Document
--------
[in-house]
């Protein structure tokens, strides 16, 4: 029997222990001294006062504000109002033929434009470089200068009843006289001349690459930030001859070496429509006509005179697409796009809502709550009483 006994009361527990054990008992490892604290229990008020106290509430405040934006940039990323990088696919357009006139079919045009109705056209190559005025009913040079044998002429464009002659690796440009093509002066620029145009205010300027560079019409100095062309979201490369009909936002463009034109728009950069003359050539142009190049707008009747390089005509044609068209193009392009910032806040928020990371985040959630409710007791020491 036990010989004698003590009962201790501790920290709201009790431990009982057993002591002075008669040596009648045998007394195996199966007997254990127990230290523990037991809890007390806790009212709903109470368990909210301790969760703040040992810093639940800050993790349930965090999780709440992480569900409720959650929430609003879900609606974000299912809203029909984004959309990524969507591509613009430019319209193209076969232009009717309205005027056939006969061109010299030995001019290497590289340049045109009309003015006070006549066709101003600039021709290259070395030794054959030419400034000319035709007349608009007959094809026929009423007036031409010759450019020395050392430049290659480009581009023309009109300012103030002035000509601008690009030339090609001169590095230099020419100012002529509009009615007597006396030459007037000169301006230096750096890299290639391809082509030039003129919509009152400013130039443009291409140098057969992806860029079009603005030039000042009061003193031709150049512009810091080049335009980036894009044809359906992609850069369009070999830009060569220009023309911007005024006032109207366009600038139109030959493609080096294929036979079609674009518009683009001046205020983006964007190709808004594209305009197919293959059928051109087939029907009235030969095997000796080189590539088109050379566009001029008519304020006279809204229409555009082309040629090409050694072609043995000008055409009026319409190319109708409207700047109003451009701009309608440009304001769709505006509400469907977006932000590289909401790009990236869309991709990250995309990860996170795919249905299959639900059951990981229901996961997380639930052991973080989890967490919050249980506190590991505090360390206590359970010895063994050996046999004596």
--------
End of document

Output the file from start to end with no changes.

[in-house]
């Protein structure tokens, strides 16, 4: 029997222990001294006062504000109002033929434009470089200068009843006289001349690459930030001859070496429509006509005179697409796009809502709550009483 006994009361527990054990008992490892604290229990008020106290509430405040934006940039990323990088696919357009006139079919045009109705056209190559005025009913040079044998002429464009002659690796440009093509002066620029145009205010300027560079019409100095062309979201490369009909936002463009034109728009950069003359050539142009190049707008009747390089005509044609068209193009392009910032806040928020990371985040959630409710007791020491 036990010989004698003590009962201790501790920290709201009790431990009982057993002591002075008669040596009648045998007394195996199966007997254990127990230290523990037991809890007390806790009212709903109470368990909210301790969760703040040992810093639940800050993790349930965090999780709440992480569900409720959650929430609003879900609606974000299912809203029909984004959309990524969507591509613009430019319209193209076969232009009717309205005027056939006969061109010299030995001019290497590289340049045109009309003015006070006549066709101003600039021709290259070395030794054959030419400034000319035709007349608009007959094809026929009423007036031409010759450019020395050392430049290659480009581009023309009109300012103030002035000509601008690009030339090609001169590095230099020419100012002529509009009615007597006396030459007037000169301006230096750096890299290639391809082509030039003129919509009152400013130039443009291409140098057969992806860029079009603005030039000042009061003193031709150049512009810091080049335009980036894009044809359906992609850069369009070999830009060569220009023309911007005024006032109207366009600038139109030959493609080096294929036979079609674009518009683009001046205020983006964007190709808004594209305009197919293959059928051109087939029907009235030969095997000796080189590539088109050379566009001029008519304020006279809204229409555009082309040629090409050694072609043995000008055409009026319409190319109708409207700047109003451009701009309608440009304001769709505006509400469907977006932000590289909401790009990236869309991709990250995309990860996170795919249905299959639900059951990981229901996961997380639930052991973080989890967490919050249980506190590991505090360390206590359970010895063994050996046999004596």